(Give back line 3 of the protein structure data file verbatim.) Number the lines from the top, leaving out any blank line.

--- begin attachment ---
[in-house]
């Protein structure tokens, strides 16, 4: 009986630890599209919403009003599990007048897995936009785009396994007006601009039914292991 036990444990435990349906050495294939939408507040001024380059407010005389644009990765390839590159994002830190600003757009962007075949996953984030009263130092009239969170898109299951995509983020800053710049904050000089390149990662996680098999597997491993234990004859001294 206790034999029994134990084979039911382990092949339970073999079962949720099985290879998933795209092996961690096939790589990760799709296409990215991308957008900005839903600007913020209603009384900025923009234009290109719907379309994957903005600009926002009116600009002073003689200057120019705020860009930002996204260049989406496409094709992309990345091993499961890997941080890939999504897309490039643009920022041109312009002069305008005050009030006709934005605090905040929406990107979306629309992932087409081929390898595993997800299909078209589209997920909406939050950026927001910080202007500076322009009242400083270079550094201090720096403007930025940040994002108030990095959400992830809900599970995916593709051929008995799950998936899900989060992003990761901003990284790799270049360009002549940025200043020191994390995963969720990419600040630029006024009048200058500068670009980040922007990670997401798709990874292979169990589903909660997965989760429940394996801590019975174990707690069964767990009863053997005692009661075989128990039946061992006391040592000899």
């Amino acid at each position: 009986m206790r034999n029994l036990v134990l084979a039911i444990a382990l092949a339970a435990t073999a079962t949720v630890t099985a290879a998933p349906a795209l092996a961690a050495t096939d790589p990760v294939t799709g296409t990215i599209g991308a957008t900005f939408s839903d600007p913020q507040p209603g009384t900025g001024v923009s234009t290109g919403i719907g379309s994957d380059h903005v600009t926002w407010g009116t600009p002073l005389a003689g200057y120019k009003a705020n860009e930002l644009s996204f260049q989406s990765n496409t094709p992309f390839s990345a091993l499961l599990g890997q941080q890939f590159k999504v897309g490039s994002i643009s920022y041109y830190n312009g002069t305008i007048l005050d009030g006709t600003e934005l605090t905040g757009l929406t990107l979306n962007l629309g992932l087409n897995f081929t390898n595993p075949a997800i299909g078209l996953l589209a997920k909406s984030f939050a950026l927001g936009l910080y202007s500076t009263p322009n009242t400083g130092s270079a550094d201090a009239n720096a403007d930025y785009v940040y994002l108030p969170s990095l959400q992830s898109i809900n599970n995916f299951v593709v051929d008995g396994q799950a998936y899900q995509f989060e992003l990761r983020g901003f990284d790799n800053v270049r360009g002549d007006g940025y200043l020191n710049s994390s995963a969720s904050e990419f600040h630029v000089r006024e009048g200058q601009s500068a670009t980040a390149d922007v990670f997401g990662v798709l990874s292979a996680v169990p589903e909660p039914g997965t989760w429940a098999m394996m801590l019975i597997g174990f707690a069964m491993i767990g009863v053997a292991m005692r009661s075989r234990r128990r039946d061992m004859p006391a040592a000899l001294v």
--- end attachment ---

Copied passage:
């Amino acid at each position: 009986m206790r034999n029994l036990v134990l084979a039911i444990a382990l092949a339970a435990t073999a079962t949720v630890t099985a290879a998933p349906a795209l092996a961690a050495t096939d790589p990760v294939t799709g296409t990215i599209g991308a957008t900005f939408s839903d600007p913020q507040p209603g009384t900025g001024v923009s234009t290109g919403i719907g379309s994957d380059h903005v600009t926002w407010g009116t600009p002073l005389a003689g200057y120019k009003a705020n860009e930002l644009s996204f260049q989406s990765n496409t094709p992309f390839s990345a091993l499961l599990g890997q941080q890939f590159k999504v897309g490039s994002i643009s920022y041109y830190n312009g002069t305008i007048l005050d009030g006709t600003e934005l605090t905040g757009l929406t990107l979306n962007l629309g992932l087409n897995f081929t390898n595993p075949a997800i299909g078209l996953l589209a997920k909406s984030f939050a950026l927001g936009l910080y202007s500076t009263p322009n009242t400083g130092s270079a550094d201090a009239n720096a403007d930025y785009v940040y994002l108030p969170s990095l959400q992830s898109i809900n599970n995916f299951v593709v051929d008995g396994q799950a998936y899900q995509f989060e992003l990761r983020g901003f990284d790799n800053v270049r360009g002549d007006g940025y200043l020191n710049s994390s995963a969720s904050e990419f600040h630029v000089r006024e009048g200058q601009s500068a670009t980040a390149d922007v990670f997401g990662v798709l990874s292979a996680v169990p589903e909660p039914g997965t989760w429940a098999m394996m801590l019975i597997g174990f707690a069964m491993i767990g009863v053997a292991m005692r009661s075989r234990r128990r039946d061992m004859p006391a040592a000899l001294v």